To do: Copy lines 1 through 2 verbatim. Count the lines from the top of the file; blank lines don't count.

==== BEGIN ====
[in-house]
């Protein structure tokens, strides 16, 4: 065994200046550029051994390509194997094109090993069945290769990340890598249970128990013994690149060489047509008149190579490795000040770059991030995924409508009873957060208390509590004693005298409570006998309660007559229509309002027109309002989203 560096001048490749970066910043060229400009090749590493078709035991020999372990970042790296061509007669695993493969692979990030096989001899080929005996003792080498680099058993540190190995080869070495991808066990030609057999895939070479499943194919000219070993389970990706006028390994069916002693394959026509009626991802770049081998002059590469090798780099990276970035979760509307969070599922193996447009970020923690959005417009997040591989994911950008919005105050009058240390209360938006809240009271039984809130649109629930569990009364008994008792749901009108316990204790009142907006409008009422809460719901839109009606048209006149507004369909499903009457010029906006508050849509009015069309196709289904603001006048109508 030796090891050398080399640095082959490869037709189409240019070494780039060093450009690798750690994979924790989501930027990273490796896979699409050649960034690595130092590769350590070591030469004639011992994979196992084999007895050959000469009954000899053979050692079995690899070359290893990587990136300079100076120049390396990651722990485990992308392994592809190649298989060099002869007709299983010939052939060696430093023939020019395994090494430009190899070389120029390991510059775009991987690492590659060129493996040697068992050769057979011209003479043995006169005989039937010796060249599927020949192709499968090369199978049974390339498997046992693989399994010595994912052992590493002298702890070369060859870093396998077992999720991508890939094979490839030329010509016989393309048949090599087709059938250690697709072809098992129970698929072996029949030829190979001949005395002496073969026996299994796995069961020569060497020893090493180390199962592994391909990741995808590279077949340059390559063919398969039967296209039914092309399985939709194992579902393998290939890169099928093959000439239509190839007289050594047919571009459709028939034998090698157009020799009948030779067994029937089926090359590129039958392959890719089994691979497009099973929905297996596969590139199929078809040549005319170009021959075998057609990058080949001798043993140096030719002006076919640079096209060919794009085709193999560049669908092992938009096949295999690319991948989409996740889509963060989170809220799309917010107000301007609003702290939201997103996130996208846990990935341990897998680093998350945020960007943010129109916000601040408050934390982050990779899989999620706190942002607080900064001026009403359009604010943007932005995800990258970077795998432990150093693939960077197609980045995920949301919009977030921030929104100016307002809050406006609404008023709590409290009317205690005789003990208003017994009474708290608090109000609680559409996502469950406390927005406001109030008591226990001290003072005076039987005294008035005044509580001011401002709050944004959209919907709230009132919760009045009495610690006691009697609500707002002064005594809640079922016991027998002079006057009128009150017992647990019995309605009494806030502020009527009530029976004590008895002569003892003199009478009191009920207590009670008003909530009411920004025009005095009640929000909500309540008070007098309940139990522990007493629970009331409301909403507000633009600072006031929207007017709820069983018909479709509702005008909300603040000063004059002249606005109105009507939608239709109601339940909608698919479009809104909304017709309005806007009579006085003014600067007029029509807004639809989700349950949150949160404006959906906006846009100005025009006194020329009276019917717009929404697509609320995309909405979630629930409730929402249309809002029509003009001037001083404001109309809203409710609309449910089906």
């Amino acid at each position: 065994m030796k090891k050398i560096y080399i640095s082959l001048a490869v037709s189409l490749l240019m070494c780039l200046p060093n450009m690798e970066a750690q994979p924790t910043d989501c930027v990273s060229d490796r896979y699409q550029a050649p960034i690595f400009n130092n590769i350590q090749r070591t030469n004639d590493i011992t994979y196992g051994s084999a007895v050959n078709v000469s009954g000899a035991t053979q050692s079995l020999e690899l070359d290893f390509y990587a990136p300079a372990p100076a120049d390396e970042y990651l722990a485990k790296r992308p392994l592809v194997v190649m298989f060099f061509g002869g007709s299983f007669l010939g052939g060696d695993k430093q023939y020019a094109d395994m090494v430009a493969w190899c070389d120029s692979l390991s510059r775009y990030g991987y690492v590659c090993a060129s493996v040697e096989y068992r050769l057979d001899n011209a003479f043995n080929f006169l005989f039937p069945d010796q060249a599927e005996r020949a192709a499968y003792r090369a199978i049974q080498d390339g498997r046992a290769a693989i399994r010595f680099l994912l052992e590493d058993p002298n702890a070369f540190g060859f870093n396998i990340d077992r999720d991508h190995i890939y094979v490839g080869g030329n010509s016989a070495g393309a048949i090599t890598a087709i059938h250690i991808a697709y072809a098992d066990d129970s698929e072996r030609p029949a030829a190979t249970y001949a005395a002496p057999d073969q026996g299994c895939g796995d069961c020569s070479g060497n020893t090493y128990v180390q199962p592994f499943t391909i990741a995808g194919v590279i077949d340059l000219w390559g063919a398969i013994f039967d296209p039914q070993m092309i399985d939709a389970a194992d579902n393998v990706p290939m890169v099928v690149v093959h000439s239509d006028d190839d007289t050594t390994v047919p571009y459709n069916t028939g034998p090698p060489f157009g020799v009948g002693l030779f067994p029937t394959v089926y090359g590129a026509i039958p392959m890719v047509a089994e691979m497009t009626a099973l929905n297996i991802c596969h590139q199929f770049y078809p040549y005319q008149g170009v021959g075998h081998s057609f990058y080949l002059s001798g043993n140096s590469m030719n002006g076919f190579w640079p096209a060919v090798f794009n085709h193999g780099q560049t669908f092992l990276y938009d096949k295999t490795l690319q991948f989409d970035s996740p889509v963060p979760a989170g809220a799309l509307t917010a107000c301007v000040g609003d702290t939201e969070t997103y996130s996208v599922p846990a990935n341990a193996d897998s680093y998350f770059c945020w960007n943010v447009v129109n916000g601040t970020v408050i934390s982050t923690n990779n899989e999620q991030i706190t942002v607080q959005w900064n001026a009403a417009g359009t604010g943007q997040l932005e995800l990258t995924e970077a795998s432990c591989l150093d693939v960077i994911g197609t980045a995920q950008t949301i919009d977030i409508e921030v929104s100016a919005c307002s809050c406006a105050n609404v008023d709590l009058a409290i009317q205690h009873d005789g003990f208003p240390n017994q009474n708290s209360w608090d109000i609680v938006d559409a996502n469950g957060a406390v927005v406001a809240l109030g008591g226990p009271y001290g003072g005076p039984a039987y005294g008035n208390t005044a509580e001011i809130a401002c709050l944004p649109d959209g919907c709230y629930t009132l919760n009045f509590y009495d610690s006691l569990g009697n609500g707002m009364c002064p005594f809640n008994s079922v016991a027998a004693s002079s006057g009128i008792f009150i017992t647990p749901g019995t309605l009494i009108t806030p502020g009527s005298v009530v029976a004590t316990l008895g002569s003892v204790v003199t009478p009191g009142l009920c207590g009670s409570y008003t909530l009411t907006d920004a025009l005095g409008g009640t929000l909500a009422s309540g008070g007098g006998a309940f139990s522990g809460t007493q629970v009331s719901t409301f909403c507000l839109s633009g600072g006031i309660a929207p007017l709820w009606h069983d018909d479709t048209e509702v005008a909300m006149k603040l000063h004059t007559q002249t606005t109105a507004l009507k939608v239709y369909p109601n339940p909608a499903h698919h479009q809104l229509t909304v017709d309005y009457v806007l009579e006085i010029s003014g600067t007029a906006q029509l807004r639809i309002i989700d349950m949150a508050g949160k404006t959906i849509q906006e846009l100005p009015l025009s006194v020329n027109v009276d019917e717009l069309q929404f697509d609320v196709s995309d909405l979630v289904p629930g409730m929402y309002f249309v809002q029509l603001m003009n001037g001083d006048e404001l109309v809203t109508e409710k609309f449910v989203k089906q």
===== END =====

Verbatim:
[in-house]
């Protein structure tokens, strides 16, 4: 065994200046550029051994390509194997094109090993069945290769990340890598249970128990013994690149060489047509008149190579490795000040770059991030995924409508009873957060208390509590004693005298409570006998309660007559229509309002027109309002989203 560096001048490749970066910043060229400009090749590493078709035991020999372990970042790296061509007669695993493969692979990030096989001899080929005996003792080498680099058993540190190995080869070495991808066990030609057999895939070479499943194919000219070993389970990706006028390994069916002693394959026509009626991802770049081998002059590469090798780099990276970035979760509307969070599922193996447009970020923690959005417009997040591989994911950008919005105050009058240390209360938006809240009271039984809130649109629930569990009364008994008792749901009108316990204790009142907006409008009422809460719901839109009606048209006149507004369909499903009457010029906006508050849509009015069309196709289904603001006048109508 030796090891050398080399640095082959490869037709189409240019070494780039060093450009690798750690994979924790989501930027990273490796896979699409050649960034690595130092590769350590070591030469004639011992994979196992084999007895050959000469009954000899053979050692079995690899070359290893990587990136300079100076120049390396990651722990485990992308392994592809190649298989060099002869007709299983010939052939060696430093023939020019395994090494430009190899070389120029390991510059775009991987690492590659060129493996040697068992050769057979011209003479043995006169005989039937010796060249599927020949192709499968090369199978049974390339498997046992693989399994010595994912052992590493002298702890070369060859870093396998077992999720991508890939094979490839030329010509016989393309048949090599087709059938250690697709072809098992129970698929072996029949030829190979001949005395002496073969026996299994796995069961020569060497020893090493180390199962592994391909990741995808590279077949340059390559063919398969039967296209039914092309399985939709194992579902393998290939890169099928093959000439239509190839007289050594047919571009459709028939034998090698157009020799009948030779067994029937089926090359590129039958392959890719089994691979497009099973929905297996596969590139199929078809040549005319170009021959075998057609990058080949001798043993140096030719002006076919640079096209060919794009085709193999560049669908092992938009096949295999690319991948989409996740889509963060989170809220799309917010107000301007609003702290939201997103996130996208846990990935341990897998680093998350945020960007943010129109916000601040408050934390982050990779899989999620706190942002607080900064001026009403359009604010943007932005995800990258970077795998432990150093693939960077197609980045995920949301919009977030921030929104100016307002809050406006609404008023709590409290009317205690005789003990208003017994009474708290608090109000609680559409996502469950406390927005406001109030008591226990001290003072005076039987005294008035005044509580001011401002709050944004959209919907709230009132919760009045009495610690006691009697609500707002002064005594809640079922016991027998002079006057009128009150017992647990019995309605009494806030502020009527009530029976004590008895002569003892003199009478009191009920207590009670008003909530009411920004025009005095009640929000909500309540008070007098309940139990522990007493629970009331409301909403507000633009600072006031929207007017709820069983018909479709509702005008909300603040000063004059002249606005109105009507939608239709109601339940909608698919479009809104909304017709309005806007009579006085003014600067007029029509807004639809989700349950949150949160404006959906906006846009100005025009006194020329009276019917717009929404697509609320995309909405979630629930409730929402249309809002029509003009001037001083404001109309809203409710609309449910089906």